The timestamp and the jitter value in the QOS event can be used to perform a short term correction. If the jitter is positive, the previous buffer arrived late and we can be sure that a buffer with a timestamp < timestamp + jitter is also going to be late. We can thus drop all buffers with a timestamp less than timestamp + jitter.

If the buffer duration is known, a better estimation for the next likely timestamp to arrive in time is: timestamp + 2 * jitter + duration.

A possible algorithm typically looks like this:


  qos_proportion = priv->qos_proportion;
  qos_timestamp = priv->qos_timestamp;
  qos_diff = priv->qos_diff;

  /* calculate the earliest valid timestamp */
  if (G_LIKELY (GST_CLOCK_TIME_IS_VALID (qos_timestamp))) {
    if (G_UNLIKELY (qos_diff > 0)) {
      earliest_time = qos_timestamp + 2 * qos_diff + frame_duration;
    } else {
      earliest_time = qos_timestamp + qos_diff;
  } else {
    earliest_time = GST_CLOCK_TIME_NONE;

  /* compare earliest_time to running-time of next buffer */
  if (earliest_time > timestamp)
    goto drop_buffer;


Long term correction

Long term corrections are a bit more difficult to perform. They rely on the value of the proportion in the QOS event. Elements should reduce the amount of resources they consume by the proportion field in the QoS message.

Here are some possible strategies to achieve this:

  • Permanently dropping frames or reducing the CPU or bandwidth requirements of the element. Some decoders might be able to skip decoding of B frames.

  • Switch to lower quality processing or reduce the algorithmic complexity. Care should be taken that this doesn't introduce disturbing visual or audible glitches.

  • Switch to a lower quality source to reduce network bandwidth.

  • Assign more CPU cycles to critical parts of the pipeline. This could, for example, be done by increasing the thread priority.

In all cases, elements should be prepared to go back to their normal processing rate when the proportion member in the QOS event approaches the ideal proportion of 1.0 again.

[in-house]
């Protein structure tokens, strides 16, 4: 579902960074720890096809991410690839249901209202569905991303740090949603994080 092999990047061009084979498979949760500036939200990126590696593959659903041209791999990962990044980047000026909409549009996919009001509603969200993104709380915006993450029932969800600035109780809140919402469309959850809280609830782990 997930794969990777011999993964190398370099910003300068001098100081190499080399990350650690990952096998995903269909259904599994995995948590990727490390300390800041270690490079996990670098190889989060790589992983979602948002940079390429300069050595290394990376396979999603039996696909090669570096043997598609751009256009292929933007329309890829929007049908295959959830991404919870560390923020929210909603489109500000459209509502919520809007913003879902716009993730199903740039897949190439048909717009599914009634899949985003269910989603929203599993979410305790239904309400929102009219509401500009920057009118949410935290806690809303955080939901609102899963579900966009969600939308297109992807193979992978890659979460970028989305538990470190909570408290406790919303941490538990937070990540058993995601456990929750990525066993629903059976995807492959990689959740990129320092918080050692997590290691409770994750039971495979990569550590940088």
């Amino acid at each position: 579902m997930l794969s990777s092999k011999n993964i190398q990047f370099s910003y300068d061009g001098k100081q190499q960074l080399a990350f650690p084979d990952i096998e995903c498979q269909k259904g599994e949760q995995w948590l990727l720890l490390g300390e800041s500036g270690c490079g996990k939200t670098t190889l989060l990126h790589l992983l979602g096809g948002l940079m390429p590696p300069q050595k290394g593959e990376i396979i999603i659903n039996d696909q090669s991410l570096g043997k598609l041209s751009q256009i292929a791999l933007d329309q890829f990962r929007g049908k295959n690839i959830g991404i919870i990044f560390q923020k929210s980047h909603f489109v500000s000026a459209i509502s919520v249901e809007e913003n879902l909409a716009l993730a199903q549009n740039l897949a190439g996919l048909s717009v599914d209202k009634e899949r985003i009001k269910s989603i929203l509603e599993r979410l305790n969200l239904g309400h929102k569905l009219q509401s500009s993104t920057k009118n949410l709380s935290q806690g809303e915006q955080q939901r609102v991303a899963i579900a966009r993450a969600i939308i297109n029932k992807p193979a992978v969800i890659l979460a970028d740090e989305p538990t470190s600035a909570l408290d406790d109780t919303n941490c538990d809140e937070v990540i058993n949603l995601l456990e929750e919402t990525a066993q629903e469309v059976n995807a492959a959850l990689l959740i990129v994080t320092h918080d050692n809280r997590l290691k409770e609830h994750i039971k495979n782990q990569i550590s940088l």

Elements synchronizing to the clock should expose a property to configure them in throttle mode. In throttle mode, the time distance between buffers is kept to a configurable throttle interval. This means that effectively the buffer rate is limited to 1 buffer per throttle interval. This can be used to limit the framerate, for example.

When an element is configured in throttling mode (this is usually only implemented on sinks) it should produce QoS events upstream with the jitter field set to the throttle interval. This should instruct upstream elements to skip or drop the remaining buffers in the configured throttle interval.

The proportion field is set to the desired slowdown needed to get the desired throttle interval. Implementations can use the QoS Throttle type, the proportion and the jitter member to tune their implementations.

The default sink base class, has the “throttle-time” property for this feature. You can test this with: gst-launch-1.0 videotestsrc ! xvimagesink throttle-time=500000000

QoS Messages

In addition to the QOS events that are sent between elements in the pipeline, there are also QOS messages posted on the pipeline bus to inform the application of QoS decisions. The QOS message contains the timestamps of when something was dropped along with the amount of dropped vs processed items. Elements must post a QOS message under these conditions:

  • The element dropped a buffer because of QoS reasons.

  • An element changed its processing strategy because of QoS reasons (quality). This could include a decoder that decided to drop every B frame to increase its processing speed or an effect element that switched to a lower quality algorithm.

The results of the search are